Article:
The sugar cubes will be very delicate at first, and you need to leave them alone to let them dry. They dry firm in less than an hour, and then you can set them out on a tray or in a bowl. The plain ones will keep indefinitely, but the ‘flavored’ ones will not last as long because the scent and flavors will eventually fade.
what’s the history of sugar cubes?
The first sugar cubes were made in the early 19th century, invented by Jacob Rad, a German businessman who was looking for a way to make it easier to measure and transport sugar. Rad’s sugar cubes were made by mixing sugar with a small amount of water and then pressing the mixture into small cube-shaped molds. The cubes were then dried and packaged for sale. They were made with the exact same process we’ve used today.
The invention of the sugar cube was revolutionary for the time, as it allowed for more precise measurements of sugar in recipes and made it easier to transport and store sugar. Sugar cubes became popular in Europe in the mid-19th century and were first introduced to the United States in the 1870s.
In the early days, sugar cubes were considered a luxury item and were more expensive than loose sugar.
tips and tricks for making homemade sugar cubes
- For coarse sugars like raw sugar, process it briefly to refine the crystals so they will mold easily.
- For fresh brown sugar, both golden and dark, you can mold it without adding any extra moisture; there is enough moisture already present in brown sugars.
- If you’re outside the US, our ‘regular’ or ‘granulated’ sugar is known as caster sugar or fine sugar.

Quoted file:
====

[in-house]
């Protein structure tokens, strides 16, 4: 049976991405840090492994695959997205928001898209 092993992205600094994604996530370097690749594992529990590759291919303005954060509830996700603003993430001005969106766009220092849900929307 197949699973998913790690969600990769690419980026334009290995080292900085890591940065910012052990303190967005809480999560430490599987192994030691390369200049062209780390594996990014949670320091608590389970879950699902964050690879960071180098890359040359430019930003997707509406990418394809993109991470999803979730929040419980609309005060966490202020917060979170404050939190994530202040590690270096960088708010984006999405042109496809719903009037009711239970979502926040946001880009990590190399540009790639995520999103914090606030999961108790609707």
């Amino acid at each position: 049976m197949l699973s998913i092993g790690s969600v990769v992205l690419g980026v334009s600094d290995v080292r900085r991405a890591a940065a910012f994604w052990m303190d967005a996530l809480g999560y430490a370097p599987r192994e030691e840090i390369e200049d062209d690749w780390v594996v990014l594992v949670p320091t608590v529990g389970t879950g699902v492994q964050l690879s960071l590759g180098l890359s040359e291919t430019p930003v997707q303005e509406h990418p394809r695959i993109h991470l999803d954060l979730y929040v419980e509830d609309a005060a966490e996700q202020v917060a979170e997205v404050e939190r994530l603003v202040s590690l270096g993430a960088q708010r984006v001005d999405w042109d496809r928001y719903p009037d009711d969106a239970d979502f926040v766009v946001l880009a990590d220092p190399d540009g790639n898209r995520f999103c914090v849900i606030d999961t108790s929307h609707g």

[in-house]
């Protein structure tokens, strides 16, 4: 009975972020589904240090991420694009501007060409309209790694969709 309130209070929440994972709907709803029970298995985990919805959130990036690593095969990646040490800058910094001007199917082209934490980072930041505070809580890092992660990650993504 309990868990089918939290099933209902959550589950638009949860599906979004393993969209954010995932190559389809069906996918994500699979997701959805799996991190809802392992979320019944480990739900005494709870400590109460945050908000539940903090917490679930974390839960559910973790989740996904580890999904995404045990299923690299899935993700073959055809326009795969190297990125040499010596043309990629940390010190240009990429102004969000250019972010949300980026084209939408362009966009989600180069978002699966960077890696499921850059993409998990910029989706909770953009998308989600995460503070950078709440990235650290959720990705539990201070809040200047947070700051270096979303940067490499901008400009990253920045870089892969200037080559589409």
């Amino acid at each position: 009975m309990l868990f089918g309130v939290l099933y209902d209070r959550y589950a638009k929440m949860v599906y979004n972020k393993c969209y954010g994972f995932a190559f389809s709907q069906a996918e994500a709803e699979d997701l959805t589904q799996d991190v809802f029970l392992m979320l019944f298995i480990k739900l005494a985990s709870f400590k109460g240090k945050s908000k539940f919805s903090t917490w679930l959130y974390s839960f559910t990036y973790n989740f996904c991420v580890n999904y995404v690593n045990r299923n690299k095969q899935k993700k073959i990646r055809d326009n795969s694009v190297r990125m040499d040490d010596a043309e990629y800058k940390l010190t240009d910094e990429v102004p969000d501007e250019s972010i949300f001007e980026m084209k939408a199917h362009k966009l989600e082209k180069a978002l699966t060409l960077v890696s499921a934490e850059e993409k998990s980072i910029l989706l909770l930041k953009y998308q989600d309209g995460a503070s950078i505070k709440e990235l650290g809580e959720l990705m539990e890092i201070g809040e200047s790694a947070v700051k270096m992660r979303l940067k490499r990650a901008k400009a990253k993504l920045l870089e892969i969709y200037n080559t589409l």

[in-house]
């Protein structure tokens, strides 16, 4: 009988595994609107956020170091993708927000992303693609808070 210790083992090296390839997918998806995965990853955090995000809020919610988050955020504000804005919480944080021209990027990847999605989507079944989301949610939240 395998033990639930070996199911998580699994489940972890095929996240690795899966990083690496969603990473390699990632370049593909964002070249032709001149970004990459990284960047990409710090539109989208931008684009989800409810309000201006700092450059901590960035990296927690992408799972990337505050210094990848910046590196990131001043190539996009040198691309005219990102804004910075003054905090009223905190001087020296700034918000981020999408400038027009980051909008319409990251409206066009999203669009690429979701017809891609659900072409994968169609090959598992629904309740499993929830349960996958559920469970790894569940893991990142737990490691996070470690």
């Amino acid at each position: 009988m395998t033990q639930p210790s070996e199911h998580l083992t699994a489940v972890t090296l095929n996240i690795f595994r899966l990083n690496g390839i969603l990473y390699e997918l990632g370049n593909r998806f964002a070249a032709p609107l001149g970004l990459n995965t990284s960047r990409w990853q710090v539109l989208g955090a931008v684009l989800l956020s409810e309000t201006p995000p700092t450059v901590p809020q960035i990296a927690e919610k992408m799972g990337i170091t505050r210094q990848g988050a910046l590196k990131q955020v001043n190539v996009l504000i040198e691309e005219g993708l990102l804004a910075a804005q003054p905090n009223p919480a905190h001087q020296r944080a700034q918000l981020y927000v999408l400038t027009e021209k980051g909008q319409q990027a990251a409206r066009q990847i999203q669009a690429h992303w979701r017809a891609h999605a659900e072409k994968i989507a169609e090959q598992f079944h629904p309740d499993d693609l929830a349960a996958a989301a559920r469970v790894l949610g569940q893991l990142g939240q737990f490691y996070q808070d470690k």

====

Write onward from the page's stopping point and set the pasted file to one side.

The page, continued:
- For alternative sugars look for varieties that have the same consistency as white sugar.
- If you are having trouble with your cubes falling apart as you un-mold them, try adding a smidge more moisture, and be sure to pack them down well into the molds.
- Depending on the size of your mold, each sugar cube will be the equivalent of 2 teaspoons – 1 tablespoon of loose sugar.
These homemade sugar cubes are a really straightforward, simple project, it shouldn’t cause you any trouble at all. Whether you’re treating mom, or just kicking back with friends, the only thing you have to decide is…one lump, or two?
“Oh my goodness, these are adorable, Sue. My daughter and I were at a French patisserie the other day and she asked me how sugar cubes are made. I am pinning this and getting her to make them!” ~Julia
more teatime treats
- Raspberry Scones
- Classic Cream Scones Recipe
- How to Make Clotted Cream
- Classic Victoria Sponge Cake Recipe
- Authentic Irish Apple Cake
- Darina Allen’s Irish Soda Scones
- Mary Berry’s Lemon Drizzle Cake
- Sweet Moroccan Mint Tea (Hot or Iced)
How to Make Sugar Cubes
- plastic candy or bon bon mold See buying options here.
plain sugar cubes
- 1/2 cup plain granulated table sugar
- 1/2 tsp water
lemon sugar cubes
- 1/2 cup plain granulated table sugar
- rind from 1/2 lemon, I use a serrated vegetable peeler to thinly peel the rid off, just the yellow, not the bitter white part
rose sugar cubes
- 1/2 cup plain granulated table sugar
- 1/2 tsp rosewater
- touch of gel paste food coloring, optional
- For the plain sugar cubes, put the sugar into the bowl of a small food processor and add the water. Process until the sugar is uniformly moist, this will just take about 30 seconds.
- For the lemon sugar, put the sugar into your processor. Add the lemon rind and process until the rind is completely incorporated into the sugar and it is a pale yellow. I give the small machine a little shake now and then to redistribute everything. You don’t need the water for this one because the rind adds the moisture.
- For the rose sugar cubes, process the sugar with the rose water.
- Spoon the moist sugar into plastic molds and press in firmly. Use the pads of your fingers to really make sure you’ve packed it in. The processor will have ‘fluffed up’ the sugar which is why you need to pack it down.
- To invert the mold you can either do it directly onto a flat surface like your counter top, or you can place something firm and flat over the mold, and invert the mold and the surface together,
- Gently lift the mold so you don’t disturb the delicate impressions. Let them sit for at least 30 minutes, or up to an hour. They will be firm enough to handle and even stack, carefully!
- Plain sugar cubes will last indefinitely. Flavored sugar cubes should be used asap. Check the post for further details, photos, and tips.